But the sale opens with some less daunting representations – for example, this Mochica funerary mask from northern Peru, dating from the “early intermediate” period (100-700 AD). This major red-coloured piece (€200,000/300,000) once belonged to Dr Guy Dulon's collection, sold by Sotheby’s in 1992 in New York, and is one of the few wooden pieces to have come down to us from such an ancient period.
 

Xochipala culture, Middle Pre-classic Mexico, 1200-900 BC, large feline-shaped vessel, grey-dark green serpentine, h. 30.5, l. 87 cm. Estimate: €250,0

Xochipala culture, Middle Pre-classic Mexico, 1200-900 BC, large feline-shaped vessel, grey-dark green serpentine, h. 30.5, l. 87 cm.
Estimate: €250,000/300,000

Jaguars and musicians
The Olmec civilisation is represented by a green-black steatite kneeling figurine of the rain god Chac from the Izapa culture, dating from the proto-classic  period (300 BC-300 AD), published in many reference books (€20,000/25,000), and a green serpentine mask (900-400 BC) from the State of Guerrero (€70,000/90,000). An even more expressive piece from the same period is this other mask showing a man changing into a jaguar (€50,000/60,000), while this grimacing figure in serpentine from Guerrero, again from the same period, is extraordinary for its size – nearly half a metre (€200,000/300,000). The big cat, which was particularly feared, appears in a more naïve form in a vessel carved from serpentine (pre-classical or middle period, 1200-900 BC), which is singularly large: almost 90 cm long (€250,000/300,000). This came from the Xochipala site in Guerrero. While it belonged to Ronald and Lyn Gilbert's New York collection, it was published by Michel Graulich and Lin Crocker-Deletaille in their book on previously undiscovered masterpieces of pre-Columbian art. It was probably used as a libation cup, perhaps for medicinal or psychotropic decoctions.
Lastly, highly representative of cultivated naturalism during the 7th to the 9th centuries in Jaina (named after an island that contained a Mayan religious and funerary centre), we find a couple representing the moon goddess and her companion (€100,000/120,000), exhibited and published several times in the past. They give the impression they are dancing. It is fairly rare to find couples among the figurines characteristic of this style. A Mayan vase (€60,000/80,000) has particularly rich iconography, which unfolds around a figure seated on a throne with musicians playing before him. There is an echo of this in a vase with a lid in the form of a tortoise (€10,000/12,000), as the animal's carapace was used as a drum, beaten by musicians with deer antlers.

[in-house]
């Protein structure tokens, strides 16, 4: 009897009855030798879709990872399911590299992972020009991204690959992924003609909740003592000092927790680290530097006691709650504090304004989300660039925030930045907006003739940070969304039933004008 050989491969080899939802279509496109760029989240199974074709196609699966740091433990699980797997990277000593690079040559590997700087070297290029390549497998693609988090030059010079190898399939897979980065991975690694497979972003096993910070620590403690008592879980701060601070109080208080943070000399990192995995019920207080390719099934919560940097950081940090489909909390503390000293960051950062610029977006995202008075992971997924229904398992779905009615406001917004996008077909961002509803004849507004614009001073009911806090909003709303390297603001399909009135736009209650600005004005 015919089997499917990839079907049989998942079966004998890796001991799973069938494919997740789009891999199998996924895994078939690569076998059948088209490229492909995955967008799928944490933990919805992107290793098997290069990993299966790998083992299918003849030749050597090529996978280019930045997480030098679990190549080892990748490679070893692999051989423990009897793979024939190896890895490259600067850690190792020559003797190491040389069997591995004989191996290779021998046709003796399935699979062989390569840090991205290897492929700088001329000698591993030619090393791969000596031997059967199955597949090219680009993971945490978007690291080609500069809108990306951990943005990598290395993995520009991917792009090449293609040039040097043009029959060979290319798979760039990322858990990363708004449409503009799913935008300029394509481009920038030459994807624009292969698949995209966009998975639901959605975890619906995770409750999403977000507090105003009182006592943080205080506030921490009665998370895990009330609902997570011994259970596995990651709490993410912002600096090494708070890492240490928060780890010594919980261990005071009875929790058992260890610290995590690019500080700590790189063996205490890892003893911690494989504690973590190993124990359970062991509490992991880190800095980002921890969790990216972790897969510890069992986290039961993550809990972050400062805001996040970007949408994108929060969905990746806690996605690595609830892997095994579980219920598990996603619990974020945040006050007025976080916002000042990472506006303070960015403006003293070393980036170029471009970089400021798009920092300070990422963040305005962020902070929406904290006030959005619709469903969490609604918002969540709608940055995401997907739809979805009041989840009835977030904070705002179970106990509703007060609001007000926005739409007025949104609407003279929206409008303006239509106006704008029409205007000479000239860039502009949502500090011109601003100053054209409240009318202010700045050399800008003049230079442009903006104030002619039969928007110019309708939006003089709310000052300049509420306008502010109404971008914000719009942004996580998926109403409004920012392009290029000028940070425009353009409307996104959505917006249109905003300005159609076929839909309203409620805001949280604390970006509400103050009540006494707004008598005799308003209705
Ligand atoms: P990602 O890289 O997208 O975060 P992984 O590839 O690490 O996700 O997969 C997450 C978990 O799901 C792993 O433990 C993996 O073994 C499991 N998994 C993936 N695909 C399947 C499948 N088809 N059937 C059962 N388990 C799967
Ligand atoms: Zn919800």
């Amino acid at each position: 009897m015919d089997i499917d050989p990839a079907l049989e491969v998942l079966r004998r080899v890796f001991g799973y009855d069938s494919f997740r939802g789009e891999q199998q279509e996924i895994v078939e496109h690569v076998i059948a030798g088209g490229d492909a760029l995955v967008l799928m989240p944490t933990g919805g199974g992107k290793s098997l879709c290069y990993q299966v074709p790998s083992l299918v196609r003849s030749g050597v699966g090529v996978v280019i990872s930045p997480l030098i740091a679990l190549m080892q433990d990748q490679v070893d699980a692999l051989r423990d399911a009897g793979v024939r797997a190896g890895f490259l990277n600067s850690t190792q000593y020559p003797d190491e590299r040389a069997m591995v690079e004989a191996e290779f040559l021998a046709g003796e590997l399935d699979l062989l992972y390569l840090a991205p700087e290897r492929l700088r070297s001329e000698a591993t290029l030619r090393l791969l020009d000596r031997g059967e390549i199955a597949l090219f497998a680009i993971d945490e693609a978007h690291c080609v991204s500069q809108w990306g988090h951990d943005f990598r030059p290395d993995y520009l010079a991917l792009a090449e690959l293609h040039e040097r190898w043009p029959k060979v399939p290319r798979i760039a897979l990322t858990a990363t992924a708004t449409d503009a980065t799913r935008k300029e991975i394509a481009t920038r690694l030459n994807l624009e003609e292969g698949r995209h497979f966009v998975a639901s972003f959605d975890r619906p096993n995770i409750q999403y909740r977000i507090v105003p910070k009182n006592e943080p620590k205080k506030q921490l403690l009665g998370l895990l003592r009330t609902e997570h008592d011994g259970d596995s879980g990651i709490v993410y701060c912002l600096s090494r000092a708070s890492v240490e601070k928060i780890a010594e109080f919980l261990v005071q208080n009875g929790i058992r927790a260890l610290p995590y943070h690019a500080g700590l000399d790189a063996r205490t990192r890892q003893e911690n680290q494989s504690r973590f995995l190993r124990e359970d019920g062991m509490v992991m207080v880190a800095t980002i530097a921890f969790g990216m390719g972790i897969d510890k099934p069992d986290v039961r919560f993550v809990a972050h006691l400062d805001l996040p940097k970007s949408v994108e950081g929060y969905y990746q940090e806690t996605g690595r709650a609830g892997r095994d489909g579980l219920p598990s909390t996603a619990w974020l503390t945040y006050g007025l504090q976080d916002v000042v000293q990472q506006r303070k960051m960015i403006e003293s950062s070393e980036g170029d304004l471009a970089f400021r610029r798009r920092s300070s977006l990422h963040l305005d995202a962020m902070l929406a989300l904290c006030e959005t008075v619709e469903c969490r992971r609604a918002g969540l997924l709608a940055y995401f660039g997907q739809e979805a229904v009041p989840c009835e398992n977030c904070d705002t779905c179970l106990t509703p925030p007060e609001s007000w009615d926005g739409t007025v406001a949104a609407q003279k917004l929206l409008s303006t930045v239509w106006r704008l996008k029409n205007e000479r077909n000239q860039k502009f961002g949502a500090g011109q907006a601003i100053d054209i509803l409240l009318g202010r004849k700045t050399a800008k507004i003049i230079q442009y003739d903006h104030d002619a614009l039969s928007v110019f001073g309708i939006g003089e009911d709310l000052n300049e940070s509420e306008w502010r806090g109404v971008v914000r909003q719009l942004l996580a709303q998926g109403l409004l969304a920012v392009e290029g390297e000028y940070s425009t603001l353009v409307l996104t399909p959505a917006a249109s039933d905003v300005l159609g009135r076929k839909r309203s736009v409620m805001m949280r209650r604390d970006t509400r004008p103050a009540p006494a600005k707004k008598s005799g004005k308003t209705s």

Simplified beauty
 
Colima culture, Western Mexico, proto-classic, 100 BC-250 AD, seated figure, ceramic with orange-brown slip, h. 33, l. 21 cm.Estimate: €30,000/35,000

Colima culture, Western Mexico, proto-classic, 100 BC-250 AD, seated figure, ceramic with orange-brown slip, h. 33, l. 21 cm.
Estimate: €30,000/35,000


One section of the sale seems highly original, in that it moves away from a cosmogony inhabited by a bestiary of cruel divinities halfway between men and animals – undoubtedly appreciated in the West for its expressionist aesthetic. In this more touching vein, fifteen pieces from western Mexico stand out, characterised by a movement that developed around small chiefdoms on the Pacific coast in the pre-classical period, classified by specialists as “village cultures”.  A long way from the major movements in civilisation, these slender handmade ceramic pieces, often in brownish-red slip, are devoted to figures of everyday life in forms that are both mannered and naturalistic. In the sale, particularly works from the Colima culture, we find a smiling shark, a frog, a shellfish and a snake embellishing a cup; also, depicted with the same realism, a hunchback, a priest carrying a bowl and a group representing a woman holding a calabash. This region, which covers ten or so states in Mexico, was “long perceived as a marginal zone” although it stood out for “statuary of astounding formal creativity”, with “supple forms” and a “jubilatory” character, wrote archaeologist Nicolas Latsanopoulos of the École Pratique des Hautes Etudes. These carefully polished figurines were placed at the bottom of subterranean tombs in the form of wells, which could be up to 20 metres deep, and contained one or more funerary chambers. Archaeologists see them as the nucleus of the Colima, Jalisco and Nayarit traditions – considering the latter as the most refined, with its more diversified and colourful representations.